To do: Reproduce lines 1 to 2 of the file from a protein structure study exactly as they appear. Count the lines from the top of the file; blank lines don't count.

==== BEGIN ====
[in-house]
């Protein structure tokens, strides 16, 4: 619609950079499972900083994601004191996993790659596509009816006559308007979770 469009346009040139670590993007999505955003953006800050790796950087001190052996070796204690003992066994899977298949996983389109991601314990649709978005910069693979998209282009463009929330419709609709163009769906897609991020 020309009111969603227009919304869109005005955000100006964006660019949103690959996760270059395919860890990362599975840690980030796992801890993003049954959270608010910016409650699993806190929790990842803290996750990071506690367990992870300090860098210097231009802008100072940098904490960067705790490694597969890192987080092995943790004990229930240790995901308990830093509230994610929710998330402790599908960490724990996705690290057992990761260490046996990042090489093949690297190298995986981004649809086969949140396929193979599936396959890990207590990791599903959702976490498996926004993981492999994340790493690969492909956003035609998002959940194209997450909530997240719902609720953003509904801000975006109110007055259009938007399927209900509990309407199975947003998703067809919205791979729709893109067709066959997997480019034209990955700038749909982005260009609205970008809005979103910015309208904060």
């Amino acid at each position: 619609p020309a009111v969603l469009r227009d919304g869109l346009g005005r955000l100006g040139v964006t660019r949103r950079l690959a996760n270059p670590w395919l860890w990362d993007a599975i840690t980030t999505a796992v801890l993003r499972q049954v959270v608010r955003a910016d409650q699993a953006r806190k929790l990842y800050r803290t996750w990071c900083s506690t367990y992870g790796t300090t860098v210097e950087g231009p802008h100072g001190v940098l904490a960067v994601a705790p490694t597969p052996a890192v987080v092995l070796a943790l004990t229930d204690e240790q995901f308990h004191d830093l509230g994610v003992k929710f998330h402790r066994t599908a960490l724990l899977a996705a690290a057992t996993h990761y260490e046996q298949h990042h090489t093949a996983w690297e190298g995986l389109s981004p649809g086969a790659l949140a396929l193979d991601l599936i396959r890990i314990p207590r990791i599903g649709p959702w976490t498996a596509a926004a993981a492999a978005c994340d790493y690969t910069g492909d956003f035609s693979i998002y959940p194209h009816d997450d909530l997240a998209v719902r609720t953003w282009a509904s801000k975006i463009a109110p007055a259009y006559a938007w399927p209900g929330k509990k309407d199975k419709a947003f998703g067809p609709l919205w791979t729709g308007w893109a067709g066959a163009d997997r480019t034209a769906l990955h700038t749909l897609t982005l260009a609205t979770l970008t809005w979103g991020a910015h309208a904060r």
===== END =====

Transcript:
[in-house]
């Protein structure tokens, strides 16, 4: 619609950079499972900083994601004191996993790659596509009816006559308007979770 469009346009040139670590993007999505955003953006800050790796950087001190052996070796204690003992066994899977298949996983389109991601314990649709978005910069693979998209282009463009929330419709609709163009769906897609991020 020309009111969603227009919304869109005005955000100006964006660019949103690959996760270059395919860890990362599975840690980030796992801890993003049954959270608010910016409650699993806190929790990842803290996750990071506690367990992870300090860098210097231009802008100072940098904490960067705790490694597969890192987080092995943790004990229930240790995901308990830093509230994610929710998330402790599908960490724990996705690290057992990761260490046996990042090489093949690297190298995986981004649809086969949140396929193979599936396959890990207590990791599903959702976490498996926004993981492999994340790493690969492909956003035609998002959940194209997450909530997240719902609720953003509904801000975006109110007055259009938007399927209900509990309407199975947003998703067809919205791979729709893109067709066959997997480019034209990955700038749909982005260009609205970008809005979103910015309208904060």